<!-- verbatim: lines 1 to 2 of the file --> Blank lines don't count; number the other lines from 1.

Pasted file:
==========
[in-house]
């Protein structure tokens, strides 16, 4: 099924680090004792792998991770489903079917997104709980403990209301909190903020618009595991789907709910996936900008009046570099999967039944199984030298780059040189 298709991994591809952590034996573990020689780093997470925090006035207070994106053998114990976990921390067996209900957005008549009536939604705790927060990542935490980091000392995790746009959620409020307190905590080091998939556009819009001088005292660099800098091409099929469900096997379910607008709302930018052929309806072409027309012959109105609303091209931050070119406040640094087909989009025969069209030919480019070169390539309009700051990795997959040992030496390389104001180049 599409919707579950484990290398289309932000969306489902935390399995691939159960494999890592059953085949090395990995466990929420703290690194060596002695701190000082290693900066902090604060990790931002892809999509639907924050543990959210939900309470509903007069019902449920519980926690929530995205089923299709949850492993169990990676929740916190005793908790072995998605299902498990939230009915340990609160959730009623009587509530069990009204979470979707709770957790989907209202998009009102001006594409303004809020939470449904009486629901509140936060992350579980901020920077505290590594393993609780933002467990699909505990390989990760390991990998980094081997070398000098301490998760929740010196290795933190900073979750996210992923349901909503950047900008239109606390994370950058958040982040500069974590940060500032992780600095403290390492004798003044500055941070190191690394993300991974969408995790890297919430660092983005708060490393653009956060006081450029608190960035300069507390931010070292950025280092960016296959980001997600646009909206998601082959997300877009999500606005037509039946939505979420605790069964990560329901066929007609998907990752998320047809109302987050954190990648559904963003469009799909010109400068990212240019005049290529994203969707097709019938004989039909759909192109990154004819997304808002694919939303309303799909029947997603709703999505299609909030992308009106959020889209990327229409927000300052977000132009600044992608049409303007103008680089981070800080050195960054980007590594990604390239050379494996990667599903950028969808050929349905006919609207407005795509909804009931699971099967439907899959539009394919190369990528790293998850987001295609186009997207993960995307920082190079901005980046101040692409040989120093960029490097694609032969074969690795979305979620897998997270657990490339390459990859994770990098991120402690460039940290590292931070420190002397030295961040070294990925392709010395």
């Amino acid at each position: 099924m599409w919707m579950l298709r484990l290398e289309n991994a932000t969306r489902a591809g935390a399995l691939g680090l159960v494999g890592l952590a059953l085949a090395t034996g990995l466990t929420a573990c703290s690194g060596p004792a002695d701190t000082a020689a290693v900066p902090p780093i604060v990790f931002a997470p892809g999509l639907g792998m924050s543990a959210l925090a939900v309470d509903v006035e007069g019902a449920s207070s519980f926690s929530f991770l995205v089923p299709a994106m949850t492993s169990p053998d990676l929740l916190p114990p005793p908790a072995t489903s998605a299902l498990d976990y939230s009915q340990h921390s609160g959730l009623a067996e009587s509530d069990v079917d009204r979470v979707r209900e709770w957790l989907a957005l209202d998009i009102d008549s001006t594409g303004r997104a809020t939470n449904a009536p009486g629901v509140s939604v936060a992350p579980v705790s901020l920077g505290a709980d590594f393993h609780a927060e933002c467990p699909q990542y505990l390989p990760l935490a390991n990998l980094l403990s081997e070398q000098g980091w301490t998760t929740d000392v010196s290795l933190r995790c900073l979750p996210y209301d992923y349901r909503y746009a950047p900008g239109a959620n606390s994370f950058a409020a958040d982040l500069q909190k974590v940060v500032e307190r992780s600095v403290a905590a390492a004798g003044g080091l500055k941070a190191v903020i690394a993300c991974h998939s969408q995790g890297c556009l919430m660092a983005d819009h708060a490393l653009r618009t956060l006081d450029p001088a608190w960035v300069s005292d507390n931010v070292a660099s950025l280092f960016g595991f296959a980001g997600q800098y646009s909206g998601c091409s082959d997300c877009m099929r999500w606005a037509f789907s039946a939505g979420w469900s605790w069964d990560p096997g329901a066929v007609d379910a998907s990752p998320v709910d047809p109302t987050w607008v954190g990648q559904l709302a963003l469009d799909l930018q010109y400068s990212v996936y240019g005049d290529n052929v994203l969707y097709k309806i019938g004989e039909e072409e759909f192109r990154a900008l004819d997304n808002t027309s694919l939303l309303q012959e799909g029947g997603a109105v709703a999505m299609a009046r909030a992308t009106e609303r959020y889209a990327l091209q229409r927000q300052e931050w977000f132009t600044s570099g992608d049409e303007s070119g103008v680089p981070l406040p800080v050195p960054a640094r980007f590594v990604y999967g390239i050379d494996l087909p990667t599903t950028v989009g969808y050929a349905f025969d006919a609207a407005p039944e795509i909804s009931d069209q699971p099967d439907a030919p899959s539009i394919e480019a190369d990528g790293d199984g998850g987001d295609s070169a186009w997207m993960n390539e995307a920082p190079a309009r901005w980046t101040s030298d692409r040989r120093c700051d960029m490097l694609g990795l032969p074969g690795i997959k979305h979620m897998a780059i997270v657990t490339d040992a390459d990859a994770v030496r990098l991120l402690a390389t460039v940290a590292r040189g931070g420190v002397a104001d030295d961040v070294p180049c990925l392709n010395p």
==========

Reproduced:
[in-house]
């Protein structure tokens, strides 16, 4: 099924680090004792792998991770489903079917997104709980403990209301909190903020618009595991789907709910996936900008009046570099999967039944199984030298780059040189 298709991994591809952590034996573990020689780093997470925090006035207070994106053998114990976990921390067996209900957005008549009536939604705790927060990542935490980091000392995790746009959620409020307190905590080091998939556009819009001088005292660099800098091409099929469900096997379910607008709302930018052929309806072409027309012959109105609303091209931050070119406040640094087909989009025969069209030919480019070169390539309009700051990795997959040992030496390389104001180049 599409919707579950484990290398289309932000969306489902935390399995691939159960494999890592059953085949090395990995466990929420703290690194060596002695701190000082290693900066902090604060990790931002892809999509639907924050543990959210939900309470509903007069019902449920519980926690929530995205089923299709949850492993169990990676929740916190005793908790072995998605299902498990939230009915340990609160959730009623009587509530069990009204979470979707709770957790989907209202998009009102001006594409303004809020939470449904009486629901509140936060992350579980901020920077505290590594393993609780933002467990699909505990390989990760390991990998980094081997070398000098301490998760929740010196290795933190900073979750996210992923349901909503950047900008239109606390994370950058958040982040500069974590940060500032992780600095403290390492004798003044500055941070190191690394993300991974969408995790890297919430660092983005708060490393653009956060006081450029608190960035300069507390931010070292950025280092960016296959980001997600646009909206998601082959997300877009999500606005037509039946939505979420605790069964990560329901066929007609998907990752998320047809109302987050954190990648559904963003469009799909010109400068990212240019005049290529994203969707097709019938004989039909759909192109990154004819997304808002694919939303309303799909029947997603709703999505299609909030992308009106959020889209990327229409927000300052977000132009600044992608049409303007103008680089981070800080050195960054980007590594990604390239050379494996990667599903950028969808050929349905006919609207407005795509909804009931699971099967439907899959539009394919190369990528790293998850987001295609186009997207993960995307920082190079901005980046101040692409040989120093960029490097694609032969074969690795979305979620897998997270657990490339390459990859994770990098991120402690460039940290590292931070420190002397030295961040070294990925392709010395």